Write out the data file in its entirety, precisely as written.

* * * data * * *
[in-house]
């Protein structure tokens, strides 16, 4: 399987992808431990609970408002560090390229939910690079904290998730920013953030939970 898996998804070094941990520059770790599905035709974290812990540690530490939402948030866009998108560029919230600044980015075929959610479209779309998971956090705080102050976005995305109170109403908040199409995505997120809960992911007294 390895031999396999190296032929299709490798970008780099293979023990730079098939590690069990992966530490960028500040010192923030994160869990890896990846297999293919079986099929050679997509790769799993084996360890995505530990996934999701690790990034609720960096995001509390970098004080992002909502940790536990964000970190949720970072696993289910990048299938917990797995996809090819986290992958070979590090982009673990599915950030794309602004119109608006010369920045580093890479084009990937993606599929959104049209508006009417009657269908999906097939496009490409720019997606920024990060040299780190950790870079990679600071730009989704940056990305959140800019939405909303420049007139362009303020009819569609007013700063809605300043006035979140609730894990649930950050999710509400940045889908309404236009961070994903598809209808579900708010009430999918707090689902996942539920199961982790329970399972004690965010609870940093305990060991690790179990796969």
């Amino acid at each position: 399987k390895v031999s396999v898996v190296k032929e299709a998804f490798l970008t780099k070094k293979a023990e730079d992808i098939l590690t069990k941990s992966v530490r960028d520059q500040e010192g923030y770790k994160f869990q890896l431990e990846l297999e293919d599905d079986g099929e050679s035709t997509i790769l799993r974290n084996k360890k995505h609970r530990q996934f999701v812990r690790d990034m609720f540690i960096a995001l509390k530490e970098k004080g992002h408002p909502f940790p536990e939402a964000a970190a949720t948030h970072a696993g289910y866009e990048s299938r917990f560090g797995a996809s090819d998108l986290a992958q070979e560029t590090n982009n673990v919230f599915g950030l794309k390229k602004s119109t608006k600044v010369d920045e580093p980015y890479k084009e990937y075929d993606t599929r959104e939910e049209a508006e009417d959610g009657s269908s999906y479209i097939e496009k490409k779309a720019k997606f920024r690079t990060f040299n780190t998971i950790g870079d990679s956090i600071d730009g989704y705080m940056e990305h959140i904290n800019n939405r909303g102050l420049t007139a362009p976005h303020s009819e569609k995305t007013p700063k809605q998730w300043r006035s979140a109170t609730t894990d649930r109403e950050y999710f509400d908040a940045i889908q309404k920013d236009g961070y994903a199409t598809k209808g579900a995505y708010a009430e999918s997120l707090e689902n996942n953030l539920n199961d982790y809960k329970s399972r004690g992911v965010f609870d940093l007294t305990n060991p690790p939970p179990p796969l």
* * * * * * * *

[in-house]
């Protein structure tokens, strides 16, 4: 399987992808431990609970408002560090390229939910690079904290998730920013953030939970 898996998804070094941990520059770790599905035709974290812990540690530490939402948030866009998108560029919230600044980015075929959610479209779309998971956090705080102050976005995305109170109403908040199409995505997120809960992911007294 390895031999396999190296032929299709490798970008780099293979023990730079098939590690069990992966530490960028500040010192923030994160869990890896990846297999293919079986099929050679997509790769799993084996360890995505530990996934999701690790990034609720960096995001509390970098004080992002909502940790536990964000970190949720970072696993289910990048299938917990797995996809090819986290992958070979590090982009673990599915950030794309602004119109608006010369920045580093890479084009990937993606599929959104049209508006009417009657269908999906097939496009490409720019997606920024990060040299780190950790870079990679600071730009989704940056990305959140800019939405909303420049007139362009303020009819569609007013700063809605300043006035979140609730894990649930950050999710509400940045889908309404236009961070994903598809209808579900708010009430999918707090689902996942539920199961982790329970399972004690965010609870940093305990060991690790179990796969």
């Amino acid at each position: 399987k390895v031999s396999v898996v190296k032929e299709a998804f490798l970008t780099k070094k293979a023990e730079d992808i098939l590690t069990k941990s992966v530490r960028d520059q500040e010192g923030y770790k994160f869990q890896l431990e990846l297999e293919d599905d079986g099929e050679s035709t997509i790769l799993r974290n084996k360890k995505h609970r530990q996934f999701v812990r690790d990034m609720f540690i960096a995001l509390k530490e970098k004080g992002h408002p909502f940790p536990e939402a964000a970190a949720t948030h970072a696993g289910y866009e990048s299938r917990f560090g797995a996809s090819d998108l986290a992958q070979e560029t590090n982009n673990v919230f599915g950030l794309k390229k602004s119109t608006k600044v010369d920045e580093p980015y890479k084009e990937y075929d993606t599929r959104e939910e049209a508006e009417d959610g009657s269908s999906y479209i097939e496009k490409k779309a720019k997606f920024r690079t990060f040299n780190t998971i950790g870079d990679s956090i600071d730009g989704y705080m940056e990305h959140i904290n800019n939405r909303g102050l420049t007139a362009p976005h303020s009819e569609k995305t007013p700063k809605q998730w300043r006035s979140a109170t609730t894990d649930r109403e950050y999710f509400d908040a940045i889908q309404k920013d236009g961070y994903a199409t598809k209808g579900a995505y708010a009430e999918s997120l707090e689902n996942n953030l539920n199961d982790y809960k329970s399972r004690g992911v965010f609870d940093l007294t305990n060991p690790p939970p179990p796969l």